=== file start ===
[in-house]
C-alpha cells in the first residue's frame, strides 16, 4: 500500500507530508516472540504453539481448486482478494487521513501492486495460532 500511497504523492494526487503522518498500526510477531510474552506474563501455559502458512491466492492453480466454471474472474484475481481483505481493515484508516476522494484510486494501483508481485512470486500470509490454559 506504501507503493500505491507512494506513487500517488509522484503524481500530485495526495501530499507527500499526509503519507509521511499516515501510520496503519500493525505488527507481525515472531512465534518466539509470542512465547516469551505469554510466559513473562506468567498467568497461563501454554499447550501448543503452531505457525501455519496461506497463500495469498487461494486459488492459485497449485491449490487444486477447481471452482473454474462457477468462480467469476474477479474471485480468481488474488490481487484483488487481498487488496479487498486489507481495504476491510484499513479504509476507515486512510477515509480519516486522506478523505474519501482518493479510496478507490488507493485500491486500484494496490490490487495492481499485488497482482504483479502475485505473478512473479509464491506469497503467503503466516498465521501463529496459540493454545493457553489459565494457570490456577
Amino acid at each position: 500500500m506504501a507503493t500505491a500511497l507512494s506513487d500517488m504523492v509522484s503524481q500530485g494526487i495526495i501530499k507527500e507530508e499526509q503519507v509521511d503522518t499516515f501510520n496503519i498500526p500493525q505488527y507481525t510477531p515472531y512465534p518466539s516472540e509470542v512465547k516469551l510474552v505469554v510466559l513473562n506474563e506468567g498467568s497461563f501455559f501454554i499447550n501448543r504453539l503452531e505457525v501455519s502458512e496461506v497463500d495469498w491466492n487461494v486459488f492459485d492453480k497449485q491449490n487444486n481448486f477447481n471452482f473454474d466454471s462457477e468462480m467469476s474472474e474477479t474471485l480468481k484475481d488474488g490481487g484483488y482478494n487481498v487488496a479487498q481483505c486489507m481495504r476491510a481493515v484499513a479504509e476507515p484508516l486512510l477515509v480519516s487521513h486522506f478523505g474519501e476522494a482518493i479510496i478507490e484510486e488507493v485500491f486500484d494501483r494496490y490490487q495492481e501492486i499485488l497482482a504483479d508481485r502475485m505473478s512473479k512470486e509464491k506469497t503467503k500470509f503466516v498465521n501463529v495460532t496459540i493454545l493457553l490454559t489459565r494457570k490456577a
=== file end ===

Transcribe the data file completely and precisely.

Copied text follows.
[in-house]
C-alpha cells in the first residue's frame, strides 16, 4: 500500500507530508516472540504453539481448486482478494487521513501492486495460532 500511497504523492494526487503522518498500526510477531510474552506474563501455559502458512491466492492453480466454471474472474484475481481483505481493515484508516476522494484510486494501483508481485512470486500470509490454559 506504501507503493500505491507512494506513487500517488509522484503524481500530485495526495501530499507527500499526509503519507509521511499516515501510520496503519500493525505488527507481525515472531512465534518466539509470542512465547516469551505469554510466559513473562506468567498467568497461563501454554499447550501448543503452531505457525501455519496461506497463500495469498487461494486459488492459485497449485491449490487444486477447481471452482473454474462457477468462480467469476474477479474471485480468481488474488490481487484483488487481498487488496479487498486489507481495504476491510484499513479504509476507515486512510477515509480519516486522506478523505474519501482518493479510496478507490488507493485500491486500484494496490490490487495492481499485488497482482504483479502475485505473478512473479509464491506469497503467503503466516498465521501463529496459540493454545493457553489459565494457570490456577
Amino acid at each position: 500500500m506504501a507503493t500505491a500511497l507512494s506513487d500517488m504523492v509522484s503524481q500530485g494526487i495526495i501530499k507527500e507530508e499526509q503519507v509521511d503522518t499516515f501510520n496503519i498500526p500493525q505488527y507481525t510477531p515472531y512465534p518466539s516472540e509470542v512465547k516469551l510474552v505469554v510466559l513473562n506474563e506468567g498467568s497461563f501455559f501454554i499447550n501448543r504453539l503452531e505457525v501455519s502458512e496461506v497463500d495469498w491466492n487461494v486459488f492459485d492453480k497449485q491449490n487444486n481448486f477447481n471452482f473454474d466454471s462457477e468462480m467469476s474472474e474477479t474471485l480468481k484475481d488474488g490481487g484483488y482478494n487481498v487488496a479487498q481483505c486489507m481495504r476491510a481493515v484499513a479504509e476507515p484508516l486512510l477515509v480519516s487521513h486522506f478523505g474519501e476522494a482518493i479510496i478507490e484510486e488507493v485500491f486500484d494501483r494496490y490490487q495492481e501492486i499485488l497482482a504483479d508481485r502475485m505473478s512473479k512470486e509464491k506469497t503467503k500470509f503466516v498465521n501463529v495460532t496459540i493454545l493457553l490454559t489459565r494457570k490456577a